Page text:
It’s probably not news that eating foods containing probiotics, like kefir and yogurt, can benefit your health by positively affecting your gut microbiome (the community of microorganisms that populate the intestines). What you may not know is that regular intake of other foods and drinks like coffee and wine may also positively affect your gut health: a study found that these culinary favorites were correlated with increased gut microbial diversity—which is generally linked to better overall health. The study was published in Science and included 1,135 healthy participants from the LifeLines program, a Dutch population-based cohort study. Researchers collected information on lifestyle factors from the participants, including dietary habits, medication-use, smoking status, and other health data. Stool samples were collected and analyzed to identify the bacteria and other organisms present in the participants’ guts. Researchers discovered that:
Out of the 126 lifestyle factors considered, 110 of them were associated with specific microbial patterns, and 125 different microbial species were found to be affected by participants’ lifestyle habits.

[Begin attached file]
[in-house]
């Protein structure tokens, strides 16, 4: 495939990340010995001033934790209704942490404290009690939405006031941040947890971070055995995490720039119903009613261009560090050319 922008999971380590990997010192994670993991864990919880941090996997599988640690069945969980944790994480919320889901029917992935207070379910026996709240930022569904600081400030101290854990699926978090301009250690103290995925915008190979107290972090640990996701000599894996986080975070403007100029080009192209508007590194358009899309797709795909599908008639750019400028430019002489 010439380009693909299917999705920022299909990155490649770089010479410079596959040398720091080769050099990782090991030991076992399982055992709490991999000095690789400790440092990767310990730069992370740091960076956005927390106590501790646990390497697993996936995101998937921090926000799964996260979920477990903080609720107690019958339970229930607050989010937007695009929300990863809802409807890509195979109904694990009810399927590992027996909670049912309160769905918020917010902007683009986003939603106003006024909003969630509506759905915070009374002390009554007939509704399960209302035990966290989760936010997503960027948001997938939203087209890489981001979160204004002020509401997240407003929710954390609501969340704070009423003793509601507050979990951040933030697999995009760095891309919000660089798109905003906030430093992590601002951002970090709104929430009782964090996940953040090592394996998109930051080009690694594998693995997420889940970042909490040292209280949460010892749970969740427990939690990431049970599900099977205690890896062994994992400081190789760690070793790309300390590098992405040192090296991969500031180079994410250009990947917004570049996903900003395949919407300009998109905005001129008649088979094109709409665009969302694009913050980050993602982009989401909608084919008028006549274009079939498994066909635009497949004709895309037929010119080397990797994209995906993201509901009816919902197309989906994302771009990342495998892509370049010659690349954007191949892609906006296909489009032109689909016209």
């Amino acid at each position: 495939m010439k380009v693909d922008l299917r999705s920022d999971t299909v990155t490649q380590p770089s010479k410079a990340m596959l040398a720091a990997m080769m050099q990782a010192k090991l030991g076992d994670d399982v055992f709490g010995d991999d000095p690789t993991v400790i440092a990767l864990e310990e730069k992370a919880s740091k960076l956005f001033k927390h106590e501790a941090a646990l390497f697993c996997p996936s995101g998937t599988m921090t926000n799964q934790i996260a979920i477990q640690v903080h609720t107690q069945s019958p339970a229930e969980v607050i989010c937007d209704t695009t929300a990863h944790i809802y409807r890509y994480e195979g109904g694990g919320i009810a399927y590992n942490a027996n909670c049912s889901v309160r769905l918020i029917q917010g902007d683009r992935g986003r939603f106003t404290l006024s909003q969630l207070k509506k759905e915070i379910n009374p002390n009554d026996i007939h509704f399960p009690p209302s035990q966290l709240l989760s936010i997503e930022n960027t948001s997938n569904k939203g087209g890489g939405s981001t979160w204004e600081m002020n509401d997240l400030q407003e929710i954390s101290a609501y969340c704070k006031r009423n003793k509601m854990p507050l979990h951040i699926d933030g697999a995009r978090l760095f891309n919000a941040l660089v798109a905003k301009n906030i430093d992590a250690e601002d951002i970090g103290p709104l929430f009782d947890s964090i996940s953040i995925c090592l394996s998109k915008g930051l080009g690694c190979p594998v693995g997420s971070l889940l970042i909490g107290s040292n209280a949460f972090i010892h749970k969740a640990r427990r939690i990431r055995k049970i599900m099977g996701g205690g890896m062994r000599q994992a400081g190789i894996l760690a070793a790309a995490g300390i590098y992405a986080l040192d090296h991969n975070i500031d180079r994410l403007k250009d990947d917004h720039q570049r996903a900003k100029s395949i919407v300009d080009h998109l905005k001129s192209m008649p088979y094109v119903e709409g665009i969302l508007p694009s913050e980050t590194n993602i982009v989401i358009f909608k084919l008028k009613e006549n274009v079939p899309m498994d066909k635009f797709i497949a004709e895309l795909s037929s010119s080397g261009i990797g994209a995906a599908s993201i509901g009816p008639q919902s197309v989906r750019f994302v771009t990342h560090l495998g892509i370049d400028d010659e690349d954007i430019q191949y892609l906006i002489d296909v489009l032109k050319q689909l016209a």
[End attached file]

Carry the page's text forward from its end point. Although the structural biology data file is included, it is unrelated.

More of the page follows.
Regular consumption of coffee, wine, buttermilk, and (you guessed it) yogurt were each associated with a more diverse gut microbiome.
On the other hand, regular consumption of whole milk and a high-calorie diet were associated with a less diverse gut microbiome.
These findings suggest that almost everything we do on a regular basis impacts the composition of our gut microbiome. While more research is needed to understand what these findings mean for public health, previous research has linked a healthy gut microbiome to a reduced risk of catching a cold, and to fewer symptoms of anxiety and depression. In short, a healthier gut may just mean a healthier you.